Palace: Don’t bring kids, valuables to Black Nazarene feast-A A +A
Sunday, January 6, 2013
MALACANANG reiterated Sunday its appeal to the public not to bring children and valuables to Wednesday’s annual procession of the Black Nazarene.
Deputy presidential spokesperson Abigail Valte said more devotees are expected to join the procession of Jesus Christ’s dark statue this year.
The Catholic Bishops' Conference of the Philippines (CBCP) earlier said around six to eight million people will join the feast.
“It is expected that the crowd will be bigger than last year’s. Let us not bring children to avoid them from being hurt and lost. Also, for your personal safety, let’s not bring valuables such as cell phones and jewelries,” Valte said.
The Palace official also asked those who are not feeling well to skip the procession to avoid any untoward incident.
Valte assured that the Philippine National Police is ready to provide safety and assistance to the devotees who will be flocking to Quiapo, Manila and Luneta.
“Our officials from the PNP led by our NCRPO Chief (Leonardo) Espina has been in close coordination with the local government unit as well as the Church officials in Quiapo to make sure that this year’s procession and celebration will be solemn and safe,” she said.
She likewise asked the public to check out the traffic rerouting schemes that have been issued by the Metro Manila Development Authority (MMDA).
The Palace also appealed to devotees to maintain cleanliness of the areas where the procession will pass through so as not to further burden the MMDA in cleaning the trash left during and after the festivity.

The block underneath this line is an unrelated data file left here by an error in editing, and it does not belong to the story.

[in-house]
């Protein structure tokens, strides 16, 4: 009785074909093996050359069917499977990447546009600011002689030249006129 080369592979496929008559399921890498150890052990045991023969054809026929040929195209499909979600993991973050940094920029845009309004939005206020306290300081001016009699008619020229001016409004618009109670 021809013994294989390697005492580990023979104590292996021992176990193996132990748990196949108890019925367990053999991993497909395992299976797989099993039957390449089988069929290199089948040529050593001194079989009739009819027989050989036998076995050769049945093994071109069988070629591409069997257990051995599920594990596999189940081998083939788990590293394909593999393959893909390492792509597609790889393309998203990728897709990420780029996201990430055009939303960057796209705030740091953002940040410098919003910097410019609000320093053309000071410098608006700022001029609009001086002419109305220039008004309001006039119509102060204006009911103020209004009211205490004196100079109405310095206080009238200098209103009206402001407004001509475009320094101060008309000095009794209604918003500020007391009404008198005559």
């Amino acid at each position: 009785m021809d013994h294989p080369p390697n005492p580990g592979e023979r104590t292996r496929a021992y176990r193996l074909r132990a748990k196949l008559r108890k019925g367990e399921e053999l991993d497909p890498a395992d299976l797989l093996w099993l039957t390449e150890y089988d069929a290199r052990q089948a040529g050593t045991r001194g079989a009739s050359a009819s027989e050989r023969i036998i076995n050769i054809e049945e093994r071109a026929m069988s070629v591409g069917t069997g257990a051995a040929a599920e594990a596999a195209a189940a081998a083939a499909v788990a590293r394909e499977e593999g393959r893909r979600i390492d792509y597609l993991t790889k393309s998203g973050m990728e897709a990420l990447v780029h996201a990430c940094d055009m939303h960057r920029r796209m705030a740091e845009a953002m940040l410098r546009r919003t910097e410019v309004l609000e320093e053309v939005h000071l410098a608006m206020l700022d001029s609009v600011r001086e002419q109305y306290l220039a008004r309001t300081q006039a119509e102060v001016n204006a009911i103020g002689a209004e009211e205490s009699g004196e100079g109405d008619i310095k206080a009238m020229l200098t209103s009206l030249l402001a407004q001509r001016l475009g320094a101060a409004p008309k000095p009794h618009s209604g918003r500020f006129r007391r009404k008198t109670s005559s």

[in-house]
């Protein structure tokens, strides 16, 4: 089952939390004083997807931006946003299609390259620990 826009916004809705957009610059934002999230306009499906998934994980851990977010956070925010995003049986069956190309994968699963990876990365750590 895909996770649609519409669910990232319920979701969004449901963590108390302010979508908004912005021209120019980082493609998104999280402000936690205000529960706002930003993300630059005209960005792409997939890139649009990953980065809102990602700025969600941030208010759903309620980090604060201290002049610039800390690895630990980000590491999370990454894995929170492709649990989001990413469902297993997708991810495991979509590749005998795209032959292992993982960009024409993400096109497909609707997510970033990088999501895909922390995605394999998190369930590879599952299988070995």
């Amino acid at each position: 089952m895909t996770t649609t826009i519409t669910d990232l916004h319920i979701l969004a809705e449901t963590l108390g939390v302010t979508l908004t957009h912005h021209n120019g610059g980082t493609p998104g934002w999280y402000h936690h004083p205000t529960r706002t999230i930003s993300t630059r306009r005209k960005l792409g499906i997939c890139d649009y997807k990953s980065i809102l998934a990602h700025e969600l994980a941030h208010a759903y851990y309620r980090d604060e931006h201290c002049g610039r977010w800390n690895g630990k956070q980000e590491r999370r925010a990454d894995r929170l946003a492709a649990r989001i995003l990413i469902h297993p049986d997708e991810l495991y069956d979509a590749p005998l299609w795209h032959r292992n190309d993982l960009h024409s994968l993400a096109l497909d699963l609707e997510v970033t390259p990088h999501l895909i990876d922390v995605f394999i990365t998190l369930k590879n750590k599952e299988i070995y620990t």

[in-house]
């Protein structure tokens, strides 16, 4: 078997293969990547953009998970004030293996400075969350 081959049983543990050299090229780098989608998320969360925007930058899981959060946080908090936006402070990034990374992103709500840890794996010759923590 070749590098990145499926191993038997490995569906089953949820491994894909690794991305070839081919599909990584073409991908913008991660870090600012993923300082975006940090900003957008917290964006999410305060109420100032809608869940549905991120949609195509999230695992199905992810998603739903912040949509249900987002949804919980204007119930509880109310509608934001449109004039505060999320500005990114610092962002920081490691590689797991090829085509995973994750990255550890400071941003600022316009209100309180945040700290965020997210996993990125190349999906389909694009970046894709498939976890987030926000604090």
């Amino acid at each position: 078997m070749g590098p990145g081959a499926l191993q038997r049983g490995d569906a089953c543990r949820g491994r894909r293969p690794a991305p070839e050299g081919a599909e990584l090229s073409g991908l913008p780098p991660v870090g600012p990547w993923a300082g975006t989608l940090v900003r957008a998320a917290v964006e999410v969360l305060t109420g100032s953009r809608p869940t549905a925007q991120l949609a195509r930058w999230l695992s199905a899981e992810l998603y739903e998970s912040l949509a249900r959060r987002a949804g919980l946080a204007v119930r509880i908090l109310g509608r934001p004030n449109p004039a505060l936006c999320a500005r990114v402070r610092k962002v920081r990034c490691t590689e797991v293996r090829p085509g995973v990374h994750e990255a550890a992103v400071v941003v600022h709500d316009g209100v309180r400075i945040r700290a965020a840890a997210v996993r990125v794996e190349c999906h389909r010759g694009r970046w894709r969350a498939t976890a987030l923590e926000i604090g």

Environmental group EcoWaste Coalition reminded the public to “express our reverence and devotion for the Black Nazarene sans shameless littering.”
“As followers of the Black Nazarene, we expect the devotees to fulfill their sacred vows in an environmentally responsible manner,” said Tin Vergara, zero waste campaigner of EcoWaste Coalition.
She said littering affects the quality of the environment and can even threaten the health and safety of the devotees, citing the improperly discarded bamboo skewers that were blamed for foot injuries among devotees last year.
Manila Mayor Alfredo Lim said he will order the cancellation of classes in public elementary and high schools that are near the routes of the procession.
Last year’s procession was considered the “longest” as it took more than 22 hours to finish. (Jill Beltran/Virgil Lopez/Sunnex)